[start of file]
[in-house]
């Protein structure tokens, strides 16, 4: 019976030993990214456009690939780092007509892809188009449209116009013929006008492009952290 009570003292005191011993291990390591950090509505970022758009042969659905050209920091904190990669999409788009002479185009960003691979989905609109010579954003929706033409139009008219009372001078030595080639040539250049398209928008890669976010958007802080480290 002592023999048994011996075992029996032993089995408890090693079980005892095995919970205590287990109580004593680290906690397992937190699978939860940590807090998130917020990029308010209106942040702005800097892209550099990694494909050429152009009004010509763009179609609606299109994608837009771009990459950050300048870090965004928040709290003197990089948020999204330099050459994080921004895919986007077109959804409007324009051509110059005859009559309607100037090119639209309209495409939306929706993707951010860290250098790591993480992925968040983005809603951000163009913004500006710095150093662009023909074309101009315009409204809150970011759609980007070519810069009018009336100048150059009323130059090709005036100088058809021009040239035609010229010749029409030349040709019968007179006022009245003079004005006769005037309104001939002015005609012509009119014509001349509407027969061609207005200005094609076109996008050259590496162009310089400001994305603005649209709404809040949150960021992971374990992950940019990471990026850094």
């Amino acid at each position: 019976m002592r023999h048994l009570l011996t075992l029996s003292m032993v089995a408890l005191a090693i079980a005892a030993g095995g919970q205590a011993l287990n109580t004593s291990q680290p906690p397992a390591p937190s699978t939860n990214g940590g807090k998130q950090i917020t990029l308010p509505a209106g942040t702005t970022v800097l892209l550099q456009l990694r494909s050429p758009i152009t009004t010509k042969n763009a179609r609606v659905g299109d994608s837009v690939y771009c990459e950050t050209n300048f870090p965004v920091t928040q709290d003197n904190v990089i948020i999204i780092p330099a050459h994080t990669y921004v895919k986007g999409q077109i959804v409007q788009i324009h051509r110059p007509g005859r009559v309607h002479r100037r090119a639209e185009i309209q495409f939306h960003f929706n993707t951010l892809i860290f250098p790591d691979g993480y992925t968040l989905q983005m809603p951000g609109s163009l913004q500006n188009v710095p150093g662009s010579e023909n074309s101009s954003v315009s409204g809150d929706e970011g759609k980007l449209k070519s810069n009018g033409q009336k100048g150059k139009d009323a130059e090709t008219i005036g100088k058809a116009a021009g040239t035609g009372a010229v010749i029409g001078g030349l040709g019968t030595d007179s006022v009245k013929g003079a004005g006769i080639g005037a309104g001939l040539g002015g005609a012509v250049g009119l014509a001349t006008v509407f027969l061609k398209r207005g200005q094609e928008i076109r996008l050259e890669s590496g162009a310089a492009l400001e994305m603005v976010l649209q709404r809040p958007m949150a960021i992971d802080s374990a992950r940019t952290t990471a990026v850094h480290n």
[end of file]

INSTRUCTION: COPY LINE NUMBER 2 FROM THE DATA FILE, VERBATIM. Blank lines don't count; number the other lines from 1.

């Protein structure tokens, strides 16, 4: 019976030993990214456009690939780092007509892809188009449209116009013929006008492009952290 009570003292005191011993291990390591950090509505970022758009042969659905050209920091904190990669999409788009002479185009960003691979989905609109010579954003929706033409139009008219009372001078030595080639040539250049398209928008890669976010958007802080480290 002592023999048994011996075992029996032993089995408890090693079980005892095995919970205590287990109580004593680290906690397992937190699978939860940590807090998130917020990029308010209106942040702005800097892209550099990694494909050429152009009004010509763009179609609606299109994608837009771009990459950050300048870090965004928040709290003197990089948020999204330099050459994080921004895919986007077109959804409007324009051509110059005859009559309607100037090119639209309209495409939306929706993707951010860290250098790591993480992925968040983005809603951000163009913004500006710095150093662009023909074309101009315009409204809150970011759609980007070519810069009018009336100048150059009323130059090709005036100088058809021009040239035609010229010749029409030349040709019968007179006022009245003079004005006769005037309104001939002015005609012509009119014509001349509407027969061609207005200005094609076109996008050259590496162009310089400001994305603005649209709404809040949150960021992971374990992950940019990471990026850094």